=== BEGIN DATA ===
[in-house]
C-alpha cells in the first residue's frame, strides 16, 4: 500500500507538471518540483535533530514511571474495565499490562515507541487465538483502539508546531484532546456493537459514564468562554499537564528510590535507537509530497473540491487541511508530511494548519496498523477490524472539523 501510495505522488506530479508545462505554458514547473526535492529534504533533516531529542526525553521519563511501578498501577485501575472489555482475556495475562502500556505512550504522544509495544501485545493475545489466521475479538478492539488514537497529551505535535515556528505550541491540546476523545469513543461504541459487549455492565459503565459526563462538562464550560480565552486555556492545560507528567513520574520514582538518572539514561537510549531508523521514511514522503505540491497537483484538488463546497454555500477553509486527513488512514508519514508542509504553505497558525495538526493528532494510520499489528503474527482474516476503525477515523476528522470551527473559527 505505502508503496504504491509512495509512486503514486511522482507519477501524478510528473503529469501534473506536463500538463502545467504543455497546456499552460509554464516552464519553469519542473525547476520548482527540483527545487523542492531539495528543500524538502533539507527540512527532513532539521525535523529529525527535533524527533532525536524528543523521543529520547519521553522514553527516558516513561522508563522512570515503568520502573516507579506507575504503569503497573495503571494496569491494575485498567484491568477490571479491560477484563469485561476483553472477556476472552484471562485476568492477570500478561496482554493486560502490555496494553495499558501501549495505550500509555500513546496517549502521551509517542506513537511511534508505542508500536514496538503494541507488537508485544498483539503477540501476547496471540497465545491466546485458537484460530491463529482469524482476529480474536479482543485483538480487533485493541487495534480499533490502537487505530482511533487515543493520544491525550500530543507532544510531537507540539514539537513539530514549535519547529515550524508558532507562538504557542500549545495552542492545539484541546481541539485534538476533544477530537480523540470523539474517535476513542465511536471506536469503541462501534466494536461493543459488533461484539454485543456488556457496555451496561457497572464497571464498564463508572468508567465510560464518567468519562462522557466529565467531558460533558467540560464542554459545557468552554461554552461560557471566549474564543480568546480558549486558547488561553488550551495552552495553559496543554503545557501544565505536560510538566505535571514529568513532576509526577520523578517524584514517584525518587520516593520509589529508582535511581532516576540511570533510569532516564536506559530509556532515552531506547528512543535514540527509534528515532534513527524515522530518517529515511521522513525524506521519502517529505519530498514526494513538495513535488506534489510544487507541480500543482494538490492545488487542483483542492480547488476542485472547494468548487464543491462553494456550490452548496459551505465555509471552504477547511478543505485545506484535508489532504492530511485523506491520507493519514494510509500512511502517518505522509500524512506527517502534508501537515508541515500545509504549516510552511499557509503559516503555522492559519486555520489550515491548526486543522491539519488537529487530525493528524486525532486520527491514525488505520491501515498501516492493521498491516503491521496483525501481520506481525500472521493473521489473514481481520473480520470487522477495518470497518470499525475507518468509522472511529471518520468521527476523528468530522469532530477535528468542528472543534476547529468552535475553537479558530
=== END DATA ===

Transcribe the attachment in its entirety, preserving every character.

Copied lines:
[in-house]
C-alpha cells in the first residue's frame, strides 16, 4: 500500500507538471518540483535533530514511571474495565499490562515507541487465538483502539508546531484532546456493537459514564468562554499537564528510590535507537509530497473540491487541511508530511494548519496498523477490524472539523 501510495505522488506530479508545462505554458514547473526535492529534504533533516531529542526525553521519563511501578498501577485501575472489555482475556495475562502500556505512550504522544509495544501485545493475545489466521475479538478492539488514537497529551505535535515556528505550541491540546476523545469513543461504541459487549455492565459503565459526563462538562464550560480565552486555556492545560507528567513520574520514582538518572539514561537510549531508523521514511514522503505540491497537483484538488463546497454555500477553509486527513488512514508519514508542509504553505497558525495538526493528532494510520499489528503474527482474516476503525477515523476528522470551527473559527 505505502508503496504504491509512495509512486503514486511522482507519477501524478510528473503529469501534473506536463500538463502545467504543455497546456499552460509554464516552464519553469519542473525547476520548482527540483527545487523542492531539495528543500524538502533539507527540512527532513532539521525535523529529525527535533524527533532525536524528543523521543529520547519521553522514553527516558516513561522508563522512570515503568520502573516507579506507575504503569503497573495503571494496569491494575485498567484491568477490571479491560477484563469485561476483553472477556476472552484471562485476568492477570500478561496482554493486560502490555496494553495499558501501549495505550500509555500513546496517549502521551509517542506513537511511534508505542508500536514496538503494541507488537508485544498483539503477540501476547496471540497465545491466546485458537484460530491463529482469524482476529480474536479482543485483538480487533485493541487495534480499533490502537487505530482511533487515543493520544491525550500530543507532544510531537507540539514539537513539530514549535519547529515550524508558532507562538504557542500549545495552542492545539484541546481541539485534538476533544477530537480523540470523539474517535476513542465511536471506536469503541462501534466494536461493543459488533461484539454485543456488556457496555451496561457497572464497571464498564463508572468508567465510560464518567468519562462522557466529565467531558460533558467540560464542554459545557468552554461554552461560557471566549474564543480568546480558549486558547488561553488550551495552552495553559496543554503545557501544565505536560510538566505535571514529568513532576509526577520523578517524584514517584525518587520516593520509589529508582535511581532516576540511570533510569532516564536506559530509556532515552531506547528512543535514540527509534528515532534513527524515522530518517529515511521522513525524506521519502517529505519530498514526494513538495513535488506534489510544487507541480500543482494538490492545488487542483483542492480547488476542485472547494468548487464543491462553494456550490452548496459551505465555509471552504477547511478543505485545506484535508489532504492530511485523506491520507493519514494510509500512511502517518505522509500524512506527517502534508501537515508541515500545509504549516510552511499557509503559516503555522492559519486555520489550515491548526486543522491539519488537529487530525493528524486525532486520527491514525488505520491501515498501516492493521498491516503491521496483525501481520506481525500472521493473521489473514481481520473480520470487522477495518470497518470499525475507518468509522472511529471518520468521527476523528468530522469532530477535528468542528472543534476547529468552535475553537479558530